Every year, thousands of asylum seekers arrive in Greece in a bid to build new lives but the reality that greets them is often as stark as the one they have fled from in the first place – the potential of unemployment, destitution, the ever-present threat of deportation, and more recently, the likelihood of racially motivated violence.
There are, however, many Greeks determined to change things. Amongst them, many youth activists are looking to the plight of those migrants, refugees and asylum seekers living in the country. Whilst appreciative of the difficulties of changing the current status quo, for now, they have one, concrete goal: to better understand society’s attitude towards asylum seekers.
In the shadow of Greece’s economic collapse, that attitude is one heavily influenced by Golden Dawn – the extreme-right party, which won 18 parliamentary seats last year on a violently anti-immigrant platform. Asylum may be a Greek word, but so too is xenophobia, and Golden Dawn have actively ramped up rhetoric blaming foreigners for Greece’s problems.
As Katerina Georgoudaki, a volunteer from SCI Hellas – organization dedicated to promoting a culture of peace – explained to euronews: “Racism is becoming very popular in Greece. Many people just see a foreigner and they say we don’t want him here. But they don’t really know what this person is, where he or she is from, what is his or her life. So for me it is very important to make people aware of it.”
After arriving in Greece in 2009, and only recently acquiring his legal status, Kusha Bahrami from Iran, also campaigns for change. At the same time, he recognises the new culture of fear: “The situation is a bit scary for foreigners, especially for people with darker skin, black skin. A lot of people say: ‘I’m afraid to go out outside’. Even me, I don’t try to go outside too late in the center.”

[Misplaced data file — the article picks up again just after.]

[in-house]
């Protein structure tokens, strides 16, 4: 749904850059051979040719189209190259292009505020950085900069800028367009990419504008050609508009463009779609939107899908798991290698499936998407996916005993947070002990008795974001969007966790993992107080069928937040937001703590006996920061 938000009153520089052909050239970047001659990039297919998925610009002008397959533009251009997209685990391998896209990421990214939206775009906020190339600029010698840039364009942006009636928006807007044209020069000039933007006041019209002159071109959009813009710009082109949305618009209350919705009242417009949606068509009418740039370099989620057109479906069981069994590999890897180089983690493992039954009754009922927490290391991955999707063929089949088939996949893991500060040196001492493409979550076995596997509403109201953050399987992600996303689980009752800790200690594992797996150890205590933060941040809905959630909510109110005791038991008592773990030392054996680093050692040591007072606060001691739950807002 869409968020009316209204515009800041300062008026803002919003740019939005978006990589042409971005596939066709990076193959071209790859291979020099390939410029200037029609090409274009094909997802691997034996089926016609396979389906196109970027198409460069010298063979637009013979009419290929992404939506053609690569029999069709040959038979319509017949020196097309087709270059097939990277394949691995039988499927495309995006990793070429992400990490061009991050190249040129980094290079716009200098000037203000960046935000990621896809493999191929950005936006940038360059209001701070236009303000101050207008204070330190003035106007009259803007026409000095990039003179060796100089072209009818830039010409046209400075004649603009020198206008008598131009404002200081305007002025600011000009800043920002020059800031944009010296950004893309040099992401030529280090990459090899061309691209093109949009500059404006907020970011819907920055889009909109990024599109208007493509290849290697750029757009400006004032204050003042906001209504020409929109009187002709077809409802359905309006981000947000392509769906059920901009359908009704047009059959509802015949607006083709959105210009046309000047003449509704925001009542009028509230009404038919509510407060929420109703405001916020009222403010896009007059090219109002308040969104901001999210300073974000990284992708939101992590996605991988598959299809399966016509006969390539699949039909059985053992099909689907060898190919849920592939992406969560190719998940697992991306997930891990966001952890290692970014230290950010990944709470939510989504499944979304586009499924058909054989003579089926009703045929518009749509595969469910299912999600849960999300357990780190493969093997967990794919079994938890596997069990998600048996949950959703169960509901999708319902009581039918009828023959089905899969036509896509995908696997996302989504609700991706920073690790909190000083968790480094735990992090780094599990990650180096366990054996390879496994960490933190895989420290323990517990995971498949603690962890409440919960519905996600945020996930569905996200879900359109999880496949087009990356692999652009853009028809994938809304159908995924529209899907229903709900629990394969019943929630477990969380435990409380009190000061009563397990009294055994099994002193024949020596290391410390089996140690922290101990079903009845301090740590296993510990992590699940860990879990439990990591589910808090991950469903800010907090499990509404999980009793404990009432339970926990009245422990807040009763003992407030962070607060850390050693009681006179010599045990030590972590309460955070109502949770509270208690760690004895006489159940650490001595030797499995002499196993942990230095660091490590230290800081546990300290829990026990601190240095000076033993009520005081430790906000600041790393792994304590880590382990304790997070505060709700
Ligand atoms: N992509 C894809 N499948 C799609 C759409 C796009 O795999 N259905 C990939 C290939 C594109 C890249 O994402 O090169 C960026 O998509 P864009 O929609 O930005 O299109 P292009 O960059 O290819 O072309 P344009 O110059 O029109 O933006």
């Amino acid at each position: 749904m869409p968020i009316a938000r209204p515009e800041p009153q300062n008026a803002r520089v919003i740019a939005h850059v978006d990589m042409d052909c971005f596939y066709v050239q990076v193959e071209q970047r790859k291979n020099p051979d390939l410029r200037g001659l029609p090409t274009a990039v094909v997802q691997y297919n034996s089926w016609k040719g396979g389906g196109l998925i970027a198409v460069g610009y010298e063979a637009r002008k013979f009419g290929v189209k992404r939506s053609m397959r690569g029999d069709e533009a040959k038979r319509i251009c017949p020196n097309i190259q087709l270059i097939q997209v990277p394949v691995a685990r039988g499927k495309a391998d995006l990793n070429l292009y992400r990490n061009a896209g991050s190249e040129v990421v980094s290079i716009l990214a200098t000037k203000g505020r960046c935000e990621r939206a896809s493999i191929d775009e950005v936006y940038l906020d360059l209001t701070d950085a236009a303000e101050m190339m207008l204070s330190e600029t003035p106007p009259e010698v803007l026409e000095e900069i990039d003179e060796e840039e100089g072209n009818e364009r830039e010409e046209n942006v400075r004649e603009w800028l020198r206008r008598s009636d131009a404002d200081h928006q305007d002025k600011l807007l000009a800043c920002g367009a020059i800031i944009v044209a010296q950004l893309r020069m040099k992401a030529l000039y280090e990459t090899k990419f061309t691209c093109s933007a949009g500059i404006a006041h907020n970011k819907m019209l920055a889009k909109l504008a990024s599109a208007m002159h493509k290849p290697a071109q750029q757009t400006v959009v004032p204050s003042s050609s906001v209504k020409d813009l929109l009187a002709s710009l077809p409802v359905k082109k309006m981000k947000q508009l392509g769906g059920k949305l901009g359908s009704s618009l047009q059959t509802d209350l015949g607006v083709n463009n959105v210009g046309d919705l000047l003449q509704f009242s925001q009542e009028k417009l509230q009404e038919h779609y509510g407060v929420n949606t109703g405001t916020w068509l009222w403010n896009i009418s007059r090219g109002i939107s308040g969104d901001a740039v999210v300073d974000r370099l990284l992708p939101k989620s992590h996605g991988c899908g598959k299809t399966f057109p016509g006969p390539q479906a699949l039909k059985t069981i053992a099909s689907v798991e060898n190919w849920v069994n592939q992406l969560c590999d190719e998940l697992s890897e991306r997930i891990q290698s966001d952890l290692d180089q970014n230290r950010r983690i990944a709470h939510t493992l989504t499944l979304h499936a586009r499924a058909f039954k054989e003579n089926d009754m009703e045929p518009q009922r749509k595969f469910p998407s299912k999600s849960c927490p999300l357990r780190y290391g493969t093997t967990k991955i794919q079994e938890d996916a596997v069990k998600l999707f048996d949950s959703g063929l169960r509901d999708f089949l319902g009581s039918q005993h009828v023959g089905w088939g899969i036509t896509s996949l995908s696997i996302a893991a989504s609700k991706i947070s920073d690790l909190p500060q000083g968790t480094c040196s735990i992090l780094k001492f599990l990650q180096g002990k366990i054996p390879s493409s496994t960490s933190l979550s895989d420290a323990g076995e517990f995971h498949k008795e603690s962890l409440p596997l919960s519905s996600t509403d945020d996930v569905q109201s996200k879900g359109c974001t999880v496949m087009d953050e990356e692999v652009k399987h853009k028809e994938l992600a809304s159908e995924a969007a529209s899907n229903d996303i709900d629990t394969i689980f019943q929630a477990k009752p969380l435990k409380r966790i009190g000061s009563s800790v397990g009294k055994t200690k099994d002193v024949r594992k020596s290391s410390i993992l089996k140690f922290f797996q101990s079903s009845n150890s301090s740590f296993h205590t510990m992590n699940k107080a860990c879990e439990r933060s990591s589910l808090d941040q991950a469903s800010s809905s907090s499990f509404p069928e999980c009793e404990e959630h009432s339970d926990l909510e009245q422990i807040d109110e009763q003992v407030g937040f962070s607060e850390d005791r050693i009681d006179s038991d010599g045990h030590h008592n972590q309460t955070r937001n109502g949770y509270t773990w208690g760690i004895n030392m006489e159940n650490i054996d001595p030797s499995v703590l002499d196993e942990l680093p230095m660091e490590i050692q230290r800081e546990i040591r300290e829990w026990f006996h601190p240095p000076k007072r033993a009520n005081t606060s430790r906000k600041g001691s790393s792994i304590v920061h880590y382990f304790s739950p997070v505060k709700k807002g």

Zarif Bakhtyari from Afghanistan, went into the centre of Athens two months ago, and after what happened to him, he now lives in constant fear of attack.
“I was going around the corner when suddenly I was punched in my nose. I don’t know who it was but I got several kicks and punches, I fell down, and they left. I don’t know who punched me but it was in the area where the fascists tend to operate, in Agios Panteleimonas.”
Amnesty International is one of several human rights organisations in Greece calling for a more effective asylum system and a return to traditional Greek values of welcoming the ‘other’. The director of Amnesty’s Greek section, Elias Anagnostopoulos, is adamant Greece should not be considered a special case, irrespective of the fact that Greek foreign debt has jumped to astronomical levels.
“There is no excuse for tramping on human rights, regardless if it is economic situation or any other situation. Greece has been a migrant country itself. Greece has signed international treaties and Greece ought to respect that and protect human rights regardless of the nationality, religion or colour of skin.”
Whilst many other countries can hide behind the Dublin regulation, which states that asylum seekers should seek protection in the first country they arrive in, with 90 percent of undocumented immigrants entering the EU via Greece, this is not an option for those in Athens. Instead, activists on the ground are looking to their European brothers and sisters for both support and co-ordination.
Service Civil International Hellas is the Greek partner in ‘Open Doors’ – a project funded by the Europe for Citizens programme, a European Commission scheme promoting civic participation in Europe through exchanges and cooperation. which includes representatives from Spain, Italy, Cyprus and Hungary.
Together with other European representatives, they are trying to develop a strong, common response to the often dismal, and dangerous, conditions asylum seekers face on a daily basis.
As Katerina Georgoudaki notes: “Out of our coordination with Italy and Spain we can gain a lot because more or less we face the same problems. All of us have the economical crisis, all of us have a lot of refugees and asylum seekers. So I think that comparing all this we can have a result in order to understand the situation so that we can do something better.”
Once considered the cradle of democracy, Greece’s reputation for tolerance is taking a hit.
Even though he received his refugee passport quite quickly – after one and a half years – Zarif is one of many who are desperate to escape for a second time. “My big dream is to go to France, to do a Master degree, and to go ahead with my work in cinema,” he said.